Westchem Agricultural Chemicals v. Engel

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300 N.W.2d 856 (1980)

WESTCHEM AGRICULTURAL CHEMICALS, INC., a corporation, Plaintiff/Appellee, v. Gene ENGEL, Defendant/Appellant.

Civ. No. 9809.

Supreme Court of North Dakota.

December 22, 1980.

*858 Freed, Dynes, Malloy & Reichert, Dickinson, for plaintiff and appellee.

Ralph A. Vinje, Bismarck, for defendant and appellant.

PAULSON, Justice.

Gene Engel, the defendant and appellant ["Engel"], appeals from a judgment entered against him by the Stark County District Court on March 11, 1980. The judgment awarded Westchem Agricultural Chemical, Inc., the plaintiff and appellee ["Westchem"], the sum of $3,665.23, together with costs and disbursements. The judgment also awarded Westchem $1,016.50 as reasonable attorney fees and expenses because the district court determined that Engel's answer to Westchem's complaint contained allegations which were made without reasonable cause and not in good faith, and were found to be untrue. The district court denied Engel's motion to amend that part of the judgment which allowed attorney fees and expenses in favor of Westchem. Engel has appealed from the judgment of the district court. We affirm the judgment of the district court in part and reverse the judgment in part.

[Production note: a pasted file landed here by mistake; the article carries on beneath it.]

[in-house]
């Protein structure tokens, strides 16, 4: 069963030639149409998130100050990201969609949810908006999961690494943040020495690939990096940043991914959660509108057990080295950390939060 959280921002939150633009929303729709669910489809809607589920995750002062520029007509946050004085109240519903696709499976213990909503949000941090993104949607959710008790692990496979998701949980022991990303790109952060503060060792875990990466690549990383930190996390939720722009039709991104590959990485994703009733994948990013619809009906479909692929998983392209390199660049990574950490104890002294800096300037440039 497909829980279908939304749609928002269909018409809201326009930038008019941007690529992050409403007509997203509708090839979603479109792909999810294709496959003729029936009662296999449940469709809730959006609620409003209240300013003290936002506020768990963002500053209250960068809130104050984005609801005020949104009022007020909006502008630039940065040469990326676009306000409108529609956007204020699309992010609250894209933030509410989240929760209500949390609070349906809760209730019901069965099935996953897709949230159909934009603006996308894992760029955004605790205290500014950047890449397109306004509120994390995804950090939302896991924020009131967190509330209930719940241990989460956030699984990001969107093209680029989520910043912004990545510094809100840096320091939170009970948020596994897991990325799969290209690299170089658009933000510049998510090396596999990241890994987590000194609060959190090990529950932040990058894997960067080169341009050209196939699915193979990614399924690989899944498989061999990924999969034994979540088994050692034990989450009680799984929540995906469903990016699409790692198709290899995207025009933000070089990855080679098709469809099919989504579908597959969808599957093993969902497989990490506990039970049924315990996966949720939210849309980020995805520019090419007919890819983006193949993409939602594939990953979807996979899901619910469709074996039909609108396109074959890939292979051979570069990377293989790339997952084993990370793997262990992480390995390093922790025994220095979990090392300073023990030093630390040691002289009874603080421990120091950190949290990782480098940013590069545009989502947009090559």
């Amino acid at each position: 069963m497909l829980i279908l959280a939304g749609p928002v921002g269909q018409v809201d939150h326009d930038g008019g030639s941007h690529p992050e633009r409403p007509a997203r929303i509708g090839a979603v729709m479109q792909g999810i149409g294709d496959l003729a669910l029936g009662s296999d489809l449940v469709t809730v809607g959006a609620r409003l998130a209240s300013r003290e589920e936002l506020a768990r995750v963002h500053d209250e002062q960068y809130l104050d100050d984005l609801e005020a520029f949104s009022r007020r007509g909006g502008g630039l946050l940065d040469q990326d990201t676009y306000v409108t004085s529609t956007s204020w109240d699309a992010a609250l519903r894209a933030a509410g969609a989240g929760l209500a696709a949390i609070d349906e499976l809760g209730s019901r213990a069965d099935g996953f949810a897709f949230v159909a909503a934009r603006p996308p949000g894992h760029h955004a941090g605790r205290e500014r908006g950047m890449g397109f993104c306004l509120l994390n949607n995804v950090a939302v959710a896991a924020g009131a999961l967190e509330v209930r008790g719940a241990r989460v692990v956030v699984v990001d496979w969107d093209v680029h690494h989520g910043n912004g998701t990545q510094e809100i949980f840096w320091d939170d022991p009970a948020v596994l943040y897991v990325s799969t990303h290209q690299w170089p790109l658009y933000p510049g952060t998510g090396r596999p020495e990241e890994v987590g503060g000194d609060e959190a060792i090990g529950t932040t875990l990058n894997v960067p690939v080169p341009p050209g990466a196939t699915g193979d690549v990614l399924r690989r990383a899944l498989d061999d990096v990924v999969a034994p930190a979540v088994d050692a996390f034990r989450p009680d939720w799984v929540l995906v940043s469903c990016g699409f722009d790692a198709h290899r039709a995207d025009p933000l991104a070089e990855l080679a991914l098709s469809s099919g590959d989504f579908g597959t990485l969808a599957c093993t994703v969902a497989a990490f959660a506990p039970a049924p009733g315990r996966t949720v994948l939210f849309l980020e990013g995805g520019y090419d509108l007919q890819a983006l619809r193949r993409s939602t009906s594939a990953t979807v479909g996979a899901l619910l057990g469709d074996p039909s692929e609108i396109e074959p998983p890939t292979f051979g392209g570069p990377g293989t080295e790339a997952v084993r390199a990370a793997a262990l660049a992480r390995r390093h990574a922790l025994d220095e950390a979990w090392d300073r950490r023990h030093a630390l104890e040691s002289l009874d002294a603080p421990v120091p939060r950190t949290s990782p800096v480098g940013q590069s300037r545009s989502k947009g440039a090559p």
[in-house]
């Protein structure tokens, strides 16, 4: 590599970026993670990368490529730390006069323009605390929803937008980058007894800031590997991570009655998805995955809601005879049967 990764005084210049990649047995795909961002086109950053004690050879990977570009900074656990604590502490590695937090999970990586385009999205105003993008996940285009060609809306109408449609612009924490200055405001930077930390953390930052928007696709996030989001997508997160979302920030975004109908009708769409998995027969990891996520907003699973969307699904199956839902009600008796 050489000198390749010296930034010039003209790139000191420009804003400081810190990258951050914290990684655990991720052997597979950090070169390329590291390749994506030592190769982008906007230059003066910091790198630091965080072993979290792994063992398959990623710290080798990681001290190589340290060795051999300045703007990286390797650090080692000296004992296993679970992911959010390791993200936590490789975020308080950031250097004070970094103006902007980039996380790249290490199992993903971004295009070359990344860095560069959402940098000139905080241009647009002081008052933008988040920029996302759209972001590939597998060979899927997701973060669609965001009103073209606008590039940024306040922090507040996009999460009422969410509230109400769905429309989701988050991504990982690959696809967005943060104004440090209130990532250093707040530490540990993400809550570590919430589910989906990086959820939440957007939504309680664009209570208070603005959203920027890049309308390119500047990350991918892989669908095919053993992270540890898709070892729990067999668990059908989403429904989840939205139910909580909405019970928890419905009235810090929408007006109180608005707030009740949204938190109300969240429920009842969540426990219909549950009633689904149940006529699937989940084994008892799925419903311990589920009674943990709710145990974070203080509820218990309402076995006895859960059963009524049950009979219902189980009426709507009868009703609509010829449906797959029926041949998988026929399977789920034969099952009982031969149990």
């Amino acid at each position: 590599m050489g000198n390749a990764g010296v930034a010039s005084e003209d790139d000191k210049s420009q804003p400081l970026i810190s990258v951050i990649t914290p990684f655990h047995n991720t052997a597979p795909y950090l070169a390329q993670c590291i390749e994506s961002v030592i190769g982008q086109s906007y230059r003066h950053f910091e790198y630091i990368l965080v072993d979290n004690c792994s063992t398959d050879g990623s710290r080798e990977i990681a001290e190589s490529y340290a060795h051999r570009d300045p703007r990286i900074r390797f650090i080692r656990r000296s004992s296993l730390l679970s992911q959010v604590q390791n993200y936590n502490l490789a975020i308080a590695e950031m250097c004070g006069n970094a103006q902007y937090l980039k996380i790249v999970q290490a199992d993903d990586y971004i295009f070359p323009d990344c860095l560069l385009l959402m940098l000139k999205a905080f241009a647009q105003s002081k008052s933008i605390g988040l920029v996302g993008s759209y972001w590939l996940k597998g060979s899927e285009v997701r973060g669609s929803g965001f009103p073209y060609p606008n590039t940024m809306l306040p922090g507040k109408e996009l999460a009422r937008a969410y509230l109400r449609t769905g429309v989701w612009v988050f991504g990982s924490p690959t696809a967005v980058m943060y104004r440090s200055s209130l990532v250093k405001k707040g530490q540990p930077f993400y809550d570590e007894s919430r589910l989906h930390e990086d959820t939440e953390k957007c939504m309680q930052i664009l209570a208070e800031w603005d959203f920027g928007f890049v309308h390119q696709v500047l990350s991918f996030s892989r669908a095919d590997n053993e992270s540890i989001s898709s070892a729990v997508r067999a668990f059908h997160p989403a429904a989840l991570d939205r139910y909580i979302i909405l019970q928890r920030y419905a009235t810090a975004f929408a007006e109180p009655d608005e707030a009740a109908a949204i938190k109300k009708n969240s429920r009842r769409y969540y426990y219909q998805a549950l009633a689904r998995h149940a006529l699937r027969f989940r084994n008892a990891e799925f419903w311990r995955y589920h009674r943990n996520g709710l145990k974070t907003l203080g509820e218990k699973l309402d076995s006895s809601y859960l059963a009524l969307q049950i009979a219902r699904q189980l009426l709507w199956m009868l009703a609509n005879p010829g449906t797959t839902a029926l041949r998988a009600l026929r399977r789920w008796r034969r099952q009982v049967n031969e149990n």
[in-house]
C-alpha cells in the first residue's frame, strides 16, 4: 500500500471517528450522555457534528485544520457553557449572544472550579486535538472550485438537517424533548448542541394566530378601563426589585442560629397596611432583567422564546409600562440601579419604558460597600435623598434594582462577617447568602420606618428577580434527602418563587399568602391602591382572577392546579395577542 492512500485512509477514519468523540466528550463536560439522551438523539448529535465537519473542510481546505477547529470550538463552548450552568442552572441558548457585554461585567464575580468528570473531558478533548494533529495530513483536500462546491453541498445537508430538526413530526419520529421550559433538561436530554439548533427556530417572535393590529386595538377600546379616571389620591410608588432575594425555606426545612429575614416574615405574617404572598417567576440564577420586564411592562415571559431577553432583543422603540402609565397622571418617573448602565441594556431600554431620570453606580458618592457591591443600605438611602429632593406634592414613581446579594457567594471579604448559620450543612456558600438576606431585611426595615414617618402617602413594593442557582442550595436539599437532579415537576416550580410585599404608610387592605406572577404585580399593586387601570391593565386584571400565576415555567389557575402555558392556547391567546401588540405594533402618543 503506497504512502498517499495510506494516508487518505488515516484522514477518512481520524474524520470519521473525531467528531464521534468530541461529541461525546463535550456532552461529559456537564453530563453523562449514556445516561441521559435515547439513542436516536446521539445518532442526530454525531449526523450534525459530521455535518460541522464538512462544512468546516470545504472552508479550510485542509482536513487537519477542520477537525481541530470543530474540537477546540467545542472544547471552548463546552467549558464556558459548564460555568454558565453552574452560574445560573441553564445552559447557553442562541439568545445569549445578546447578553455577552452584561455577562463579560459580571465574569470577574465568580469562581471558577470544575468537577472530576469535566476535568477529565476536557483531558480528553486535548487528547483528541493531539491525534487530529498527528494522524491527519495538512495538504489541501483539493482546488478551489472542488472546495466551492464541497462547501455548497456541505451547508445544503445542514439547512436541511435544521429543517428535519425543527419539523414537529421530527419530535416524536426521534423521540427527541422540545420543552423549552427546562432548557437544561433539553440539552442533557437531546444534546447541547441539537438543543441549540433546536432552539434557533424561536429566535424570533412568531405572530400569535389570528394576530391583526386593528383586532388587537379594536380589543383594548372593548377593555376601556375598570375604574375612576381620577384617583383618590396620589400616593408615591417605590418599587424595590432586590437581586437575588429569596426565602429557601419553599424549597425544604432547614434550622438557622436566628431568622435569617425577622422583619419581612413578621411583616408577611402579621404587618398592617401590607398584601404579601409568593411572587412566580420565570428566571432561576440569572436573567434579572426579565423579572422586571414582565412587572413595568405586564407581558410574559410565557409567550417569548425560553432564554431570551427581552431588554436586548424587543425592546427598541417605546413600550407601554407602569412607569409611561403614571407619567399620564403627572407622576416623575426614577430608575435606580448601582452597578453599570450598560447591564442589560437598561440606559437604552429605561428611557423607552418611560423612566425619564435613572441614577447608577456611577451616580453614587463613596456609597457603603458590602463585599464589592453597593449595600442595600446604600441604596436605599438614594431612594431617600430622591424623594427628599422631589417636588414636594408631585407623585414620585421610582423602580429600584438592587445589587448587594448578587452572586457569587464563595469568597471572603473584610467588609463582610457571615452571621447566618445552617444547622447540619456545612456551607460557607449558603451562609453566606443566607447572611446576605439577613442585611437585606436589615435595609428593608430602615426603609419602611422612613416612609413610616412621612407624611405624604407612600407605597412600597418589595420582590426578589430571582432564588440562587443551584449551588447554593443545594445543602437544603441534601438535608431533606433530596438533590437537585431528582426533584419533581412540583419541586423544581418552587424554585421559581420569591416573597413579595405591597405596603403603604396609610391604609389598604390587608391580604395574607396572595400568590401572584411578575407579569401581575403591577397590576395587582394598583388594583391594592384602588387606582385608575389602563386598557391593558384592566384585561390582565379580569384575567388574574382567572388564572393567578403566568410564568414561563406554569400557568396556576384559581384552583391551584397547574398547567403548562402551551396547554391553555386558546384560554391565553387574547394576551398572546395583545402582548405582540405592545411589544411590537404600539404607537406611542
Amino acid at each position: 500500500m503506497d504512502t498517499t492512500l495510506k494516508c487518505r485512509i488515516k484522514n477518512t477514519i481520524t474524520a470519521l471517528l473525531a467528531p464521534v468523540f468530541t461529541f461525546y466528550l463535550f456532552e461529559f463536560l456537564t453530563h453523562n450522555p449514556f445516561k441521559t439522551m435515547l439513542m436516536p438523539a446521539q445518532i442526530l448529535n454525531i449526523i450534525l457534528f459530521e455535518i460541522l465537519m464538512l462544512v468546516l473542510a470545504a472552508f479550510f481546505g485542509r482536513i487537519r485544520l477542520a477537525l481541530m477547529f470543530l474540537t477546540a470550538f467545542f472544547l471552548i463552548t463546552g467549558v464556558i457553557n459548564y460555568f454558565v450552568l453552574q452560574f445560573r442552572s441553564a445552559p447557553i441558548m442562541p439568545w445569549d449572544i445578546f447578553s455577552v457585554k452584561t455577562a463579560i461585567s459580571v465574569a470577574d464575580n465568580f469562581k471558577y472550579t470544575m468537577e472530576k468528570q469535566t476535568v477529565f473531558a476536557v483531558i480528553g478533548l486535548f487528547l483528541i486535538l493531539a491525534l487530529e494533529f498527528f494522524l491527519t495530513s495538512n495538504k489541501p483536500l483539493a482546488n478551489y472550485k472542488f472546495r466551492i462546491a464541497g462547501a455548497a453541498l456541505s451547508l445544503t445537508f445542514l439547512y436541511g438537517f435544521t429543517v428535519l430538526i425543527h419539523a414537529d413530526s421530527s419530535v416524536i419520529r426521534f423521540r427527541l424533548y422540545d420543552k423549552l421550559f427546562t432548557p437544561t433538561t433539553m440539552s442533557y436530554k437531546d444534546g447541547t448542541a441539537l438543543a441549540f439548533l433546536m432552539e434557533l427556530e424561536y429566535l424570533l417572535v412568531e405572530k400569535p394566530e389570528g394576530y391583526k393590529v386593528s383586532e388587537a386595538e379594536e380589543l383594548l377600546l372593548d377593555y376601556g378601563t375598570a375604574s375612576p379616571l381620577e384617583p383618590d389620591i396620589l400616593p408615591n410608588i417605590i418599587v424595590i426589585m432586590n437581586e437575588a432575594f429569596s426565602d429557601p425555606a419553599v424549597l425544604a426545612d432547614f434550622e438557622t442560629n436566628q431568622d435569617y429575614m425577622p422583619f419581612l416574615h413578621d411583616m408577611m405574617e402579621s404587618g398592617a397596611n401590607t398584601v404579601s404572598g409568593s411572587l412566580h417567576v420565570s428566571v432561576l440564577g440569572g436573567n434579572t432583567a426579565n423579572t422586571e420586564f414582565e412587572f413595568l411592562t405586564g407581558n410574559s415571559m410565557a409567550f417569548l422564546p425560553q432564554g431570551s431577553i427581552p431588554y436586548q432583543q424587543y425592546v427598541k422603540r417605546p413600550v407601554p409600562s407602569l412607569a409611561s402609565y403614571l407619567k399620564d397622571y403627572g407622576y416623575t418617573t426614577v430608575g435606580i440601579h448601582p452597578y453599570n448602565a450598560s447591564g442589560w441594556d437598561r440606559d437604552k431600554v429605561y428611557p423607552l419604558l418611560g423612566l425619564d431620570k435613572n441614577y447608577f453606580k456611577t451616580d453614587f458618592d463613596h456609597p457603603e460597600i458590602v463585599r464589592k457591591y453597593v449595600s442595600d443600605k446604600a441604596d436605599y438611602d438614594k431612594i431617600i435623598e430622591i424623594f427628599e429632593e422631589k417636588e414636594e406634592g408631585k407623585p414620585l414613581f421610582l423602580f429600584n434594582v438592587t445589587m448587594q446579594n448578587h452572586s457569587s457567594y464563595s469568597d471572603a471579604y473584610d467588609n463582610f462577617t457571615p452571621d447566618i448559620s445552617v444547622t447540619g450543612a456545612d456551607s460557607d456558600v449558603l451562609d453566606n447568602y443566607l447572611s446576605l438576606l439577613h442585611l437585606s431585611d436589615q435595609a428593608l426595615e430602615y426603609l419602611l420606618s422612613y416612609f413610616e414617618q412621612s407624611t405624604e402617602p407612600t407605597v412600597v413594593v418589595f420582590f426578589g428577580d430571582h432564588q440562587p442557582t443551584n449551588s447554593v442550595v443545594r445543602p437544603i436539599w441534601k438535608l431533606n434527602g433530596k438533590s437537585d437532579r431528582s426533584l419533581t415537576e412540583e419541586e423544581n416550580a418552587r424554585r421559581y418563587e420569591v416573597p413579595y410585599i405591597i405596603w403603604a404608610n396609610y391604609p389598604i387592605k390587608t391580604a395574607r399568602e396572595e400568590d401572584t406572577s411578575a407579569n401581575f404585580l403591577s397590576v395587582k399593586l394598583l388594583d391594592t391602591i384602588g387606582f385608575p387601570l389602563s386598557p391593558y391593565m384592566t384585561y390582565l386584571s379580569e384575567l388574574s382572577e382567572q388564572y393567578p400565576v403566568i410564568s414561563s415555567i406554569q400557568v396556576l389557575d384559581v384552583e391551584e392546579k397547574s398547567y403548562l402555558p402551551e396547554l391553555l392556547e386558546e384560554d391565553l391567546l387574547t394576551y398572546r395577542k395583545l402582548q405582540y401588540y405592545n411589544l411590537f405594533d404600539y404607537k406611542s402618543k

Westchem maintains an office in Dickinson. Over a period of years, Westchem sold chemicals used for crop spraying to Engel who failed to pay for the chemicals. On July 23, 1979, Westchem commenced this action against Engel individually. On August 29, 1979, Engel interposed an answer to Westchem's complaint. Engel denied that he had contracted with Westchem as an individual and alleged that his dealings with Westchem had been in his capacity as an officer of G & E Development, Inc., which was a corporation formed by Engel. The documents signed by Engel were signed in Engel's individual capacity and not as the officer of the corporation. The matter was scheduled for trial on February 29, 1980. On the morning of February 29, 1980, Engel informed the district court that the case could proceed as a default proceeding because Engel would not enter an appearance. The judgment entered against Engel by the district court stated in pertinent part:

"G. That the allegations in the Defendant's Answer were made without reasonable cause, not in good faith and found to be untrue and that the Plaintiff is awarded the payment of reasonable expenses actually incurred together with reasonable attorneys' fees and expenses in the sum of One Thousand Sixteen and 50/100 ($1,016.50) Dollars, which will be added to the judgment herein obtained."

Three issues are presented for our consideration. The issues are as follows: